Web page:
Martyna Majok's play, "The Cost of Living" is a long One Act play with four characters and one dominating theme:  people need other people.  The play involves one estranged couple, Eddie & Ani.  Ani is disabled, her legs have been amputated and has only limited mobility in one hand.  This is the result of a car accident which occurred after the couple separated.  Eddie earnestly tries to ingratiate himself with his ex by offering to be her care giver although he is currently living with another woman.  The animosity & venom directed at Eddie from Ani is piercing regardless of his sincerity to help.  In a later scene, Eddie is bathing Ani after her nurse canceled.  Intimacy between the two begins to soften.  The other couple, John & Jess, is that of employer/employee.  John is a college professor. He's also wheelchair bound & requires assistance.  He hires Jess who desperately wants the job.  She's already working 2 other bartending jobs.  John is hesitant to hire her but he agrees and their relationship becomes genial.   Jess is responsible for showering, shaving & dressing John.  Their banter is more at ease & John asks Jess if she could come back to his house that evening.  Jess gladly accepts, although she misconstrued the invitation as a date.  John meant for her merely to shower & shave him for a date with a someone else.  The play opens with Eddie in a bar speaking to someone offstage.  He offers to buy this person a drink & offers up his tales of woe & loneliness.  The play harps on the neediness & struggles in people's lives.  There's an overall mood of melancholy, misunderstandings & helplessness.  However, the storylines never connect with emotional impact.  Neither John or Ani empathized or accepted the compassion tendered.  At the end, Eddie finds Jess sleeping in her car outside his apartment.  He coaxes her inside for food & shelter.  Despite desperately needed a place to live, Jess rebuffs Eddie's kindness.  "The Cost of Living" was not compelling.  There was pain & disconnect but very little resonated with emotional force.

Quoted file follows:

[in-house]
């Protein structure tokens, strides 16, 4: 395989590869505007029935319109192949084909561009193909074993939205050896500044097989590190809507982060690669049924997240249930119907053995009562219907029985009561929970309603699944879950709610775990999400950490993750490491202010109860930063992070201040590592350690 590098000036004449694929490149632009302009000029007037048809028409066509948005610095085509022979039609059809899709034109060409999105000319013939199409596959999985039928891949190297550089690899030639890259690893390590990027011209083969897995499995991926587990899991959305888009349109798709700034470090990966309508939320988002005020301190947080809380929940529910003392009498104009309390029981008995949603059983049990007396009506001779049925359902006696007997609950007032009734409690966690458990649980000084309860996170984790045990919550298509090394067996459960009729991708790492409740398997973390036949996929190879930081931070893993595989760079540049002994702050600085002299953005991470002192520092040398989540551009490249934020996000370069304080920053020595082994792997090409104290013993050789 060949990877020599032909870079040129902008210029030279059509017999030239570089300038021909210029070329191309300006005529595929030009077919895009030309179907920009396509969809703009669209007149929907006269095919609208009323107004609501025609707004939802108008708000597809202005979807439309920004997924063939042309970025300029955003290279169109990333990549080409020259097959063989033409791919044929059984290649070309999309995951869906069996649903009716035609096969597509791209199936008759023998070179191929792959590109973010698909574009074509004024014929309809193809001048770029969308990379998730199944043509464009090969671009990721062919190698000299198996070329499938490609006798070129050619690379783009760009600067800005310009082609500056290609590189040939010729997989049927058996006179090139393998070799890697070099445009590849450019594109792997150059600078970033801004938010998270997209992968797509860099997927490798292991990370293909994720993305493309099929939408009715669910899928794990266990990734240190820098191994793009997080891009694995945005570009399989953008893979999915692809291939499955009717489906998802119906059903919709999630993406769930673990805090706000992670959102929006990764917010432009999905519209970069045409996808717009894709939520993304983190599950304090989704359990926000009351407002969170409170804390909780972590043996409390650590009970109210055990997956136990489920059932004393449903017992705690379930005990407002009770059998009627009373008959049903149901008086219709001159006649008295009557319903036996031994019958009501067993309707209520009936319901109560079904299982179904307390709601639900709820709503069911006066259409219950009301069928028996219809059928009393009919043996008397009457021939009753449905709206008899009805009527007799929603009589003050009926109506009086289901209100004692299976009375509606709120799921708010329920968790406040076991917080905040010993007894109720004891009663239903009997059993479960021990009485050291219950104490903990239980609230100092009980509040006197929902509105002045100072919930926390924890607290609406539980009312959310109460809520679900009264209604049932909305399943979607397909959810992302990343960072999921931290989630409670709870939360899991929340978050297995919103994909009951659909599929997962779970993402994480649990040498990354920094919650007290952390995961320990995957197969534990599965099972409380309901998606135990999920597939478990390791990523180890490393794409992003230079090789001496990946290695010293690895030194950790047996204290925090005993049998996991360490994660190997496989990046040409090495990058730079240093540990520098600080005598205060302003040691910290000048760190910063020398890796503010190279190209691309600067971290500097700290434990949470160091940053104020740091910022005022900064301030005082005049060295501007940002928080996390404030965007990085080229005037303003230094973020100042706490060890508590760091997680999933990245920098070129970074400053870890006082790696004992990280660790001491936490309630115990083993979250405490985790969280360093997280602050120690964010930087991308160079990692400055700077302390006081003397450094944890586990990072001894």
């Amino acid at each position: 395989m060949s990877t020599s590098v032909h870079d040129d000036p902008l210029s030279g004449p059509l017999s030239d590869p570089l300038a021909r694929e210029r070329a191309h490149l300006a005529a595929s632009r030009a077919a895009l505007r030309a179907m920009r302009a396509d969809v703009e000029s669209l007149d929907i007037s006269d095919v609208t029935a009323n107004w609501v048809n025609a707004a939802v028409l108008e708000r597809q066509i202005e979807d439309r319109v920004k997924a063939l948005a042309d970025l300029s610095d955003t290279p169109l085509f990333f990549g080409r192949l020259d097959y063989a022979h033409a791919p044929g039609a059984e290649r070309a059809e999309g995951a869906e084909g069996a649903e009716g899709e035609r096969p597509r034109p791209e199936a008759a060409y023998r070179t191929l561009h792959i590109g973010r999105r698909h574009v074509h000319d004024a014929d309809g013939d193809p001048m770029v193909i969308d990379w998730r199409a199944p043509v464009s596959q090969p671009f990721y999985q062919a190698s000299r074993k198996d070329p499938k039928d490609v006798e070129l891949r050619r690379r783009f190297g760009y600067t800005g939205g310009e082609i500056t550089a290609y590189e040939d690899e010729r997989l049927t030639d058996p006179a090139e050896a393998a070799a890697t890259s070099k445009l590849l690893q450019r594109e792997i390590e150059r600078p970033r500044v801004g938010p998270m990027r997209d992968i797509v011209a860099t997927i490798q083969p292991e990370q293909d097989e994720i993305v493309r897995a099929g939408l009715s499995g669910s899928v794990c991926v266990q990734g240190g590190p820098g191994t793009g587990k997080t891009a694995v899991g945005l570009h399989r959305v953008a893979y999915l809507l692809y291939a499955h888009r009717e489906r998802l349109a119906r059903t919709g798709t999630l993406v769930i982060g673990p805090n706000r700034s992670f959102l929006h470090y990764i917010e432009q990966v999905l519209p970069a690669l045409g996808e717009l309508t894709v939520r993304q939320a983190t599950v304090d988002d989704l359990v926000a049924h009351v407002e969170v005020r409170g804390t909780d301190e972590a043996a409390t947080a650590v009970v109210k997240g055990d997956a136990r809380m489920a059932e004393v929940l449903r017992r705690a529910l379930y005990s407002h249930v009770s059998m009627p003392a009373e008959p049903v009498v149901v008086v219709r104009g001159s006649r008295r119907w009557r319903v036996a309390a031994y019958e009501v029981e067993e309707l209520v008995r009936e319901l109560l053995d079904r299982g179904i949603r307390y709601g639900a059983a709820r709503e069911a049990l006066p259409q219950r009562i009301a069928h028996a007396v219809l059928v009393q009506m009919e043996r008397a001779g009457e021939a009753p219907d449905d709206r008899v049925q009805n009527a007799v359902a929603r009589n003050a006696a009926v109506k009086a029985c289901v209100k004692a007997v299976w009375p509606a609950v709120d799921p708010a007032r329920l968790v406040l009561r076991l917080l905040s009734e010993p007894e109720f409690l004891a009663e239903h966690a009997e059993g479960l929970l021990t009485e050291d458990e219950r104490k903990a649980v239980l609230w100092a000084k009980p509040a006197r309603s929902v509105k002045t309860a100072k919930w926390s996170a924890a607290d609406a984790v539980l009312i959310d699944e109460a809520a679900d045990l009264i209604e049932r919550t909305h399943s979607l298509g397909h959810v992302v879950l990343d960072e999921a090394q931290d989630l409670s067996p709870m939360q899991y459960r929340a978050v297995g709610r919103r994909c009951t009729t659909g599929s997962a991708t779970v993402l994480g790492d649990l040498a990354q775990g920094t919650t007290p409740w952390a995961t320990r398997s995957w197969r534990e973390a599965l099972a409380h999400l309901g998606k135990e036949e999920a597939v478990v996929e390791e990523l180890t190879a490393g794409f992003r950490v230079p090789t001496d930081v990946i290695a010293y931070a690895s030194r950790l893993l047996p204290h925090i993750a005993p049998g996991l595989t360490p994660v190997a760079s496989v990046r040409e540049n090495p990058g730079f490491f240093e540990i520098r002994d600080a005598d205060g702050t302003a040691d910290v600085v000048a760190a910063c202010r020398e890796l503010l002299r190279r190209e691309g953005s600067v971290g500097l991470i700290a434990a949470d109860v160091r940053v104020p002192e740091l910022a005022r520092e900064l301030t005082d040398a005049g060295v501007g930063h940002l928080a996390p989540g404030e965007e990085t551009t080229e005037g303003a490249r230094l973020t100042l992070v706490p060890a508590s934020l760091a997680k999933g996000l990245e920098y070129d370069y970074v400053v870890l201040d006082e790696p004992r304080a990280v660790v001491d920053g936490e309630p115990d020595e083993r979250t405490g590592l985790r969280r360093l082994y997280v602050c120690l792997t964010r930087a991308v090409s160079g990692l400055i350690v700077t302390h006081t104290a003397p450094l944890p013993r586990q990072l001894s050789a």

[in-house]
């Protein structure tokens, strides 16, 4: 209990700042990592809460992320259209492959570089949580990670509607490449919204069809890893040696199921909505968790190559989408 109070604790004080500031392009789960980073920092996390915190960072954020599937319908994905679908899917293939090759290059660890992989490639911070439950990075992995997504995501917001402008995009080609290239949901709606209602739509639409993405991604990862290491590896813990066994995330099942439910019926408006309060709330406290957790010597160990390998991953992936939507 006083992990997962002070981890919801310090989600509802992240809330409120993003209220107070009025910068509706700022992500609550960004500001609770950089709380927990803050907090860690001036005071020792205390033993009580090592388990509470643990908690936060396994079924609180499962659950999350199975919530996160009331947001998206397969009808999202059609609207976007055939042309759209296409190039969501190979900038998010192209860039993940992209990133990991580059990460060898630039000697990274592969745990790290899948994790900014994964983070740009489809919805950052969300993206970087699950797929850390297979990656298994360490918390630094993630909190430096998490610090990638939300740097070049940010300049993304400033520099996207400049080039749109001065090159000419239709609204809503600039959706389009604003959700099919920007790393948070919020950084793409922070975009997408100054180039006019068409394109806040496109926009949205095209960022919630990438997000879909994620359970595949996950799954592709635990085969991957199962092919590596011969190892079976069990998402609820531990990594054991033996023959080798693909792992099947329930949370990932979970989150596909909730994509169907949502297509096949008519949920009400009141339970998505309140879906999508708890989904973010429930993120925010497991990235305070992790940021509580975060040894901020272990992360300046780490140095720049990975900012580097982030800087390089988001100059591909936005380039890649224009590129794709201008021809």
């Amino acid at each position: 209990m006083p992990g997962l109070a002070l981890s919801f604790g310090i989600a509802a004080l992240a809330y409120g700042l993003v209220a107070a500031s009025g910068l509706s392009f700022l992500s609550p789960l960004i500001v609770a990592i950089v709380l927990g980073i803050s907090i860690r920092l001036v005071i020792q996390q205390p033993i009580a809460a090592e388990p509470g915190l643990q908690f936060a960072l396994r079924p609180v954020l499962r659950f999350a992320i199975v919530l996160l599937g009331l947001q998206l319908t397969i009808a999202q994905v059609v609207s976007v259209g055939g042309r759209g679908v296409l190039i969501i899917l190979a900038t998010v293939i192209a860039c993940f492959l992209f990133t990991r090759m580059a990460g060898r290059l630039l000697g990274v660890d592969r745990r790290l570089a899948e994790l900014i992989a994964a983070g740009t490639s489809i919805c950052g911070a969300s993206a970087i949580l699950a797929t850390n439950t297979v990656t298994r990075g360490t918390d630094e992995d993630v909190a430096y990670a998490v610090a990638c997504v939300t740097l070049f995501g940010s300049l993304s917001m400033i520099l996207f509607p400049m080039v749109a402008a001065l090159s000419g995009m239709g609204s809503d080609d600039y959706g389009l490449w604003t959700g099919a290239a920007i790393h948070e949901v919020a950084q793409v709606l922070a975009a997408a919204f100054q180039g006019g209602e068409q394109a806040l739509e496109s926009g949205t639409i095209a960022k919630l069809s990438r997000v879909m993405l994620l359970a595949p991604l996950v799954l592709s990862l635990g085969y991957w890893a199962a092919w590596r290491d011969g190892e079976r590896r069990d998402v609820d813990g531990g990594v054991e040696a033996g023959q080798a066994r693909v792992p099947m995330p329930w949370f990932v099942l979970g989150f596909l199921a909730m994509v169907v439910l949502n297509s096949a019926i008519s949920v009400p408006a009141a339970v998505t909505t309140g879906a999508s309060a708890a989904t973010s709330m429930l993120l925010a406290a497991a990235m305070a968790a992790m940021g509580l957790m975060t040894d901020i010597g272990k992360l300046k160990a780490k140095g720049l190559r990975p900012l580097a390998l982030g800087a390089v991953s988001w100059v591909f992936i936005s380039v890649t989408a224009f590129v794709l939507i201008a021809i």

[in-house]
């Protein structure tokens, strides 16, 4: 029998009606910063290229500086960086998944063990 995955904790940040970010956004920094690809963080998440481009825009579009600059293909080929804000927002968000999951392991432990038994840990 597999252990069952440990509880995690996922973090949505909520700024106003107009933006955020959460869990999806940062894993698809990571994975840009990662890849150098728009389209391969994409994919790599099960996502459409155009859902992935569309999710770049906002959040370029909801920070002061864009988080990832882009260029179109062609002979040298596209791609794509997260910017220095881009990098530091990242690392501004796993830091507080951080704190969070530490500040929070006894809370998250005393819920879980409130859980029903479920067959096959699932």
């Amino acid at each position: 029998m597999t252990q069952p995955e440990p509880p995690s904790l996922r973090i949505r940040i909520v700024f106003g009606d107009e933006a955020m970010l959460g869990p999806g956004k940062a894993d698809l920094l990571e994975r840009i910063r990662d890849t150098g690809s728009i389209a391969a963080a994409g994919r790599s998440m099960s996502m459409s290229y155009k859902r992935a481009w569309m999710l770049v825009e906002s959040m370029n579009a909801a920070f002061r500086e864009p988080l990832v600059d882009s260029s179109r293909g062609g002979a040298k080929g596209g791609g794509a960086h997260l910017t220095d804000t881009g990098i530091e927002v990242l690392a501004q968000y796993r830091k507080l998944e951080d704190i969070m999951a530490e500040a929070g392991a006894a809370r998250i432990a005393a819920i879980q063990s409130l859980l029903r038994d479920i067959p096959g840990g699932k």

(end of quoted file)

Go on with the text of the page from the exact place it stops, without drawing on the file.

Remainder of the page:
Louise Lawler: Why Pictures Now - Why I Found the Show Surprising & Stimulating